Volunteering: the inspiration’s mutual
At the Care4Calais warehouse in Stockport where I’ve been volunteering, there’s one little particular corner that really moves me.
It’s the bit where people come to pick up the boxes of hand-picked clothes, toiletries and essentials for each destination. A box for four men, three women and a child in a hotel in East Manchester, perhaps; or one for two women, a man and three kids in the north part of the city.
These boxes get taken away and delivered by ordinary people who have vans, and who have volunteered to help.
There are old vans and new vans. Large vans and small vans. Owned, borrowed, and hired vans, all of them coming hour after hour, day after day to ferry these important donations to the desperate Afghan refugees all over Manchester.
“It’s like the little ships of Dunkirk,” a woman called Laura said to me today, as we watched a quiet man and woman carrying out a box between them. “Anyone with any kind of van pitching in to help.”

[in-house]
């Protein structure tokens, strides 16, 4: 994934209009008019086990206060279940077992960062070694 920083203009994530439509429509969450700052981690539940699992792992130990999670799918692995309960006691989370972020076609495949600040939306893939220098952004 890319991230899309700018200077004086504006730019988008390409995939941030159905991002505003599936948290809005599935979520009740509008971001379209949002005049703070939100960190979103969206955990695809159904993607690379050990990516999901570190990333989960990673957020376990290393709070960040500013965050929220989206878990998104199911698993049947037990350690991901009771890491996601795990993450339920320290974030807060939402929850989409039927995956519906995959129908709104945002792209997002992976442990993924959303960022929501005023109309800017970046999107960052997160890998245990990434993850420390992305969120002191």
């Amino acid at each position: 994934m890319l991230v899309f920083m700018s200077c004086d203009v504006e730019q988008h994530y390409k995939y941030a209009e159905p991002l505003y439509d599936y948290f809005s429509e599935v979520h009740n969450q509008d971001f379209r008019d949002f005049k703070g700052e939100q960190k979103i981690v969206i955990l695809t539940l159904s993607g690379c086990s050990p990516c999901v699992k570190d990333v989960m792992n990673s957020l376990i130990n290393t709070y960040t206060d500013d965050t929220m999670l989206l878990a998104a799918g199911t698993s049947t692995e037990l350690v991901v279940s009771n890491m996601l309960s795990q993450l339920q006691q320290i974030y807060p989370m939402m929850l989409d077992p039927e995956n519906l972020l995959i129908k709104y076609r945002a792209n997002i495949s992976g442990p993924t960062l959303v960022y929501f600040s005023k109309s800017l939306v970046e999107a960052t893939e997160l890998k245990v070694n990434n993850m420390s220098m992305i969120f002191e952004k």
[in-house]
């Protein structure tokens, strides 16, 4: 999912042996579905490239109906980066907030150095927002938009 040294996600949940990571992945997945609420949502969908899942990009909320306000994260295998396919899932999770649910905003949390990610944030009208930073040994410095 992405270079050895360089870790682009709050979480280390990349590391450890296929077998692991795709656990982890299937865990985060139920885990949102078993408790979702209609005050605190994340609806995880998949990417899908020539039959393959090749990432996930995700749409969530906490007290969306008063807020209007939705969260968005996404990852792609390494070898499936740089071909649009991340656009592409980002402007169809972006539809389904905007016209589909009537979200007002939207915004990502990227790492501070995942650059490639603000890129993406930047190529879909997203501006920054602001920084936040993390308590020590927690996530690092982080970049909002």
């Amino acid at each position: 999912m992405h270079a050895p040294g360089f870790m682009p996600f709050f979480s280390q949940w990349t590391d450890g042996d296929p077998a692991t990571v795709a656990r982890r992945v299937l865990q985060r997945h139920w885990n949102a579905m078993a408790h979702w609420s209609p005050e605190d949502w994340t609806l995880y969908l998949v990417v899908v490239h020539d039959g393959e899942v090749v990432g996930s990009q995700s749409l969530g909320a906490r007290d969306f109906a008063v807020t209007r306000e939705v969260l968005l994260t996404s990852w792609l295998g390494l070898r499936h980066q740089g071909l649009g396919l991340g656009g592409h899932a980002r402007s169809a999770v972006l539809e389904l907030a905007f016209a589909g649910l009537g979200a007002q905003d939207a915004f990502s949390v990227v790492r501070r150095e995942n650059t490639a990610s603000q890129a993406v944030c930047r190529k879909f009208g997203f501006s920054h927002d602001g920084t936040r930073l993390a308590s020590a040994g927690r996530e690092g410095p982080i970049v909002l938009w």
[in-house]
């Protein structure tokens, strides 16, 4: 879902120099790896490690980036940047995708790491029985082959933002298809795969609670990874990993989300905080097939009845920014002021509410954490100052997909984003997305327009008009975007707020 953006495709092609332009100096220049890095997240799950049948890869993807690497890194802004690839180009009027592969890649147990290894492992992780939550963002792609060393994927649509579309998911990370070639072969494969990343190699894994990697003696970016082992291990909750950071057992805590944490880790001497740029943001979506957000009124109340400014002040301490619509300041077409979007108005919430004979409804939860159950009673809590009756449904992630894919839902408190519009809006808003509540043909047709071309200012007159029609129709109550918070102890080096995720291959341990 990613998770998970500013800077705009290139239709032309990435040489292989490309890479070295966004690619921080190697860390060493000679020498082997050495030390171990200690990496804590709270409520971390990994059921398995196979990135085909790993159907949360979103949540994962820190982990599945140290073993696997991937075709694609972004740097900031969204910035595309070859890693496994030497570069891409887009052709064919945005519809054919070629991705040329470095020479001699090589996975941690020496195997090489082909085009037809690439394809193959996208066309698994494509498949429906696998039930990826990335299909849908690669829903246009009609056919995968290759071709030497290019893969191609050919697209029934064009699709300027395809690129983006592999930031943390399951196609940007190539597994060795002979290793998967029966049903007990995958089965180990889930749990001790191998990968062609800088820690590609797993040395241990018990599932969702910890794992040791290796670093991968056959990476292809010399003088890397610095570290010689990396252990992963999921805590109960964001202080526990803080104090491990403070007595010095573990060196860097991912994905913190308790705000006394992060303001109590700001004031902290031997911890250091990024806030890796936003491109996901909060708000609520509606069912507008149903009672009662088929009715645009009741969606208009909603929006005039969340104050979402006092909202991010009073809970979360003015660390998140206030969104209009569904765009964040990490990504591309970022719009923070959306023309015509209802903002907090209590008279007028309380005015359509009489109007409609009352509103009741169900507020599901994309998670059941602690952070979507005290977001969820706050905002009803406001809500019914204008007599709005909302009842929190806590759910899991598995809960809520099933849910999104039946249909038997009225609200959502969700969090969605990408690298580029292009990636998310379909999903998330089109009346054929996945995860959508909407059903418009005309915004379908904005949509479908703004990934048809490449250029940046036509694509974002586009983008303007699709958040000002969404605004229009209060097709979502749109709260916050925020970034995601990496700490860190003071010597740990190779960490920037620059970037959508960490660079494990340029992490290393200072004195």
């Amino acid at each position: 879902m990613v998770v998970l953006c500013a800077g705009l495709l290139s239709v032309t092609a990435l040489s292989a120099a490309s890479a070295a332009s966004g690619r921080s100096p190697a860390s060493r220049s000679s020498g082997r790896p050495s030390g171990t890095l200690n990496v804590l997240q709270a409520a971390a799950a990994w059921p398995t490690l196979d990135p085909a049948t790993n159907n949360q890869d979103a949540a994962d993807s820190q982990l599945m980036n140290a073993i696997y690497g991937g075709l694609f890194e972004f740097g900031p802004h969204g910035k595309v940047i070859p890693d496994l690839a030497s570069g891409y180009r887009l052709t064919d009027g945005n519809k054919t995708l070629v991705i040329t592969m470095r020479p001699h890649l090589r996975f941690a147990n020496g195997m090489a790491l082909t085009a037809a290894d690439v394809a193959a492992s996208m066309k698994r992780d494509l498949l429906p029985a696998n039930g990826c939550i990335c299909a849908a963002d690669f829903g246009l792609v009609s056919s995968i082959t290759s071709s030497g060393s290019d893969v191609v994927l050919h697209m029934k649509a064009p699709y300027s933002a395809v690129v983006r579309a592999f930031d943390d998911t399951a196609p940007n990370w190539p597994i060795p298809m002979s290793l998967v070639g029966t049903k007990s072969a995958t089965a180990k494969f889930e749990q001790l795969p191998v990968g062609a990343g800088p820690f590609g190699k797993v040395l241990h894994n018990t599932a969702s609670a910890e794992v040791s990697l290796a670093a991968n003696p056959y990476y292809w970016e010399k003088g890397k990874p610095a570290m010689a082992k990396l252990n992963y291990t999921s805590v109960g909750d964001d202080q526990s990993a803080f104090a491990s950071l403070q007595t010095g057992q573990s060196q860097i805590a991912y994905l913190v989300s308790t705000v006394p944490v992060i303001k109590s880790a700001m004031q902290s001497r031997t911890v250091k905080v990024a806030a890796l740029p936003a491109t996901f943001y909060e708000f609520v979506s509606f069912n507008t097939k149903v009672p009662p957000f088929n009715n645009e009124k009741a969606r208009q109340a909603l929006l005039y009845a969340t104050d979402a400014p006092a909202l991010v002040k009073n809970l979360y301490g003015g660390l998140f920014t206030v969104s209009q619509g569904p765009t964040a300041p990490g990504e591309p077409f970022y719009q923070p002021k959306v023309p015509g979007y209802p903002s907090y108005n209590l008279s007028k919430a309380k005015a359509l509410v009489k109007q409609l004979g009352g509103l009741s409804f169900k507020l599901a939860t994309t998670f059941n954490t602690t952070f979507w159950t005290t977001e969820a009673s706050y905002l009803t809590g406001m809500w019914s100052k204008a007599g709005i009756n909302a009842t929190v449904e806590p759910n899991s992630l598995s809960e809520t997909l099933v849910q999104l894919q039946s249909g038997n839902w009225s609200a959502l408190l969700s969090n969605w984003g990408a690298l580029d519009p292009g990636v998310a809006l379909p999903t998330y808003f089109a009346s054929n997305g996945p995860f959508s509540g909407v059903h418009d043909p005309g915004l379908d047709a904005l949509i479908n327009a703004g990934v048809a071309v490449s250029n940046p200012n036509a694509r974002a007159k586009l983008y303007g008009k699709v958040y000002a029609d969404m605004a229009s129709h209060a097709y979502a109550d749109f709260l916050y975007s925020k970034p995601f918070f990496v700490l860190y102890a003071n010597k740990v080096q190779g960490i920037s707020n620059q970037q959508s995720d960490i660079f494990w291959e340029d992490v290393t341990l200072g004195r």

I thought she was right, because the Dunkirk spirit was about ordinary people responding to people in need, and showing their true, kind spirit when in adversity.
That’s what I’ve seen here in this warehouse, not just in my favourite corner but everywhere; ordinary people, men and women, young and old, acting on the basic human instinct to help people in trouble.
It’s hard work sometimes, and we have to be disciplined to sort everything into the right sizes. But the mood is always warm and friendly and inspiring, because we inspire each other. And with that sort of inspiration you can really change things.”
For years now we’ve been told by our political leaders that people are fundamentally selfish. That we don’t really care about each other. That we don’t want to help people in need.
Sometimes, watching the news at home, it’s been easy to believe that.
But it’s not easy to believe it here, working with ordinary people like the ones in these pictures. And it’s impossible to believe it as you watch the boxes being taken to the vans for delivery.
I know there’s still a long way to go to help the people arriving. I know there are many other asylum seekers and refugees this government has turned its back on. None of this will be solved easily.
But in this warehouse in the last few days, I’ve seen people come together to help others, inspiring and encouraging and emboldening each other by their very actions.
And that at least feels like a start, for me at least.
Kerrie, Care4Calais volunteer, Manchester
To volunteer for Care4Calais, get in touch at care4calais.org/get-involved/